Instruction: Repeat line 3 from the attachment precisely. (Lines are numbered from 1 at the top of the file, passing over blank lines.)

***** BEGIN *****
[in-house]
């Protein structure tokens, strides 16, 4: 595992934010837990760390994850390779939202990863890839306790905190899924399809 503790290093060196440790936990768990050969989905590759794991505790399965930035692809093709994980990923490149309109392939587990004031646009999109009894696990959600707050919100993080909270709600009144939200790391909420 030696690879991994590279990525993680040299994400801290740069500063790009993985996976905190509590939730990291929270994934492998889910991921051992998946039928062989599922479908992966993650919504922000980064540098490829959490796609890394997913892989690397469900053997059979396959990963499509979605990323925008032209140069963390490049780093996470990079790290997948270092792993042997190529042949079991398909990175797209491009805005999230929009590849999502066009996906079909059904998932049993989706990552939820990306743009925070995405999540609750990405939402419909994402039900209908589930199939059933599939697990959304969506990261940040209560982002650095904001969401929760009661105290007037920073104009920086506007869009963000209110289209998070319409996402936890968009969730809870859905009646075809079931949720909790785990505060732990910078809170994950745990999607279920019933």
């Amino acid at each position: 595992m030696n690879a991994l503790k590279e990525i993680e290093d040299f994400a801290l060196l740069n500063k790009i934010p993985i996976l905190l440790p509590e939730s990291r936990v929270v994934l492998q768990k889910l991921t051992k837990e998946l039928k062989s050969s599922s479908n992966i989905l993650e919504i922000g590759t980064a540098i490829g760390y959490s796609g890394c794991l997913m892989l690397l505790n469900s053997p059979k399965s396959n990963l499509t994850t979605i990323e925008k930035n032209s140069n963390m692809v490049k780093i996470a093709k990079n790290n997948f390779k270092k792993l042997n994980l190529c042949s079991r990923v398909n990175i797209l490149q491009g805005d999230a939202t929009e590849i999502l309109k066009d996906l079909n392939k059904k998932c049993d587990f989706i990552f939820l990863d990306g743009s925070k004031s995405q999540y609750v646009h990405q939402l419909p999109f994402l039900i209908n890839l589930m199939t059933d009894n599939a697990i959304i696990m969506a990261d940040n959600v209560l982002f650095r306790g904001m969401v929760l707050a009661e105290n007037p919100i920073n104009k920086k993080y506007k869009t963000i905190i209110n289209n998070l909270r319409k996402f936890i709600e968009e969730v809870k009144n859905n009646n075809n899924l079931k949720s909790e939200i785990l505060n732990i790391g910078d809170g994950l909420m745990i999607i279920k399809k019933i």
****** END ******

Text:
């Amino acid at each position: 595992m030696n690879a991994l503790k590279e990525i993680e290093d040299f994400a801290l060196l740069n500063k790009i934010p993985i996976l905190l440790p509590e939730s990291r936990v929270v994934l492998q768990k889910l991921t051992k837990e998946l039928k062989s050969s599922s479908n992966i989905l993650e919504i922000g590759t980064a540098i490829g760390y959490s796609g890394c794991l997913m892989l690397l505790n469900s053997p059979k399965s396959n990963l499509t994850t979605i990323e925008k930035n032209s140069n963390m692809v490049k780093i996470a093709k990079n790290n997948f390779k270092k792993l042997n994980l190529c042949s079991r990923v398909n990175i797209l490149q491009g805005d999230a939202t929009e590849i999502l309109k066009d996906l079909n392939k059904k998932c049993d587990f989706i990552f939820l990863d990306g743009s925070k004031s995405q999540y609750v646009h990405q939402l419909p999109f994402l039900i209908n890839l589930m199939t059933d009894n599939a697990i959304i696990m969506a990261d940040n959600v209560l982002f650095r306790g904001m969401v929760l707050a009661e105290n007037p919100i920073n104009k920086k993080y506007k869009t963000i905190i209110n289209n998070l909270r319409k996402f936890i709600e968009e969730v809870k009144n859905n009646n075809n899924l079931k949720s909790e939200i785990l505060n732990i790391g910078d809170g994950l909420m745990i999607i279920k399809k019933i």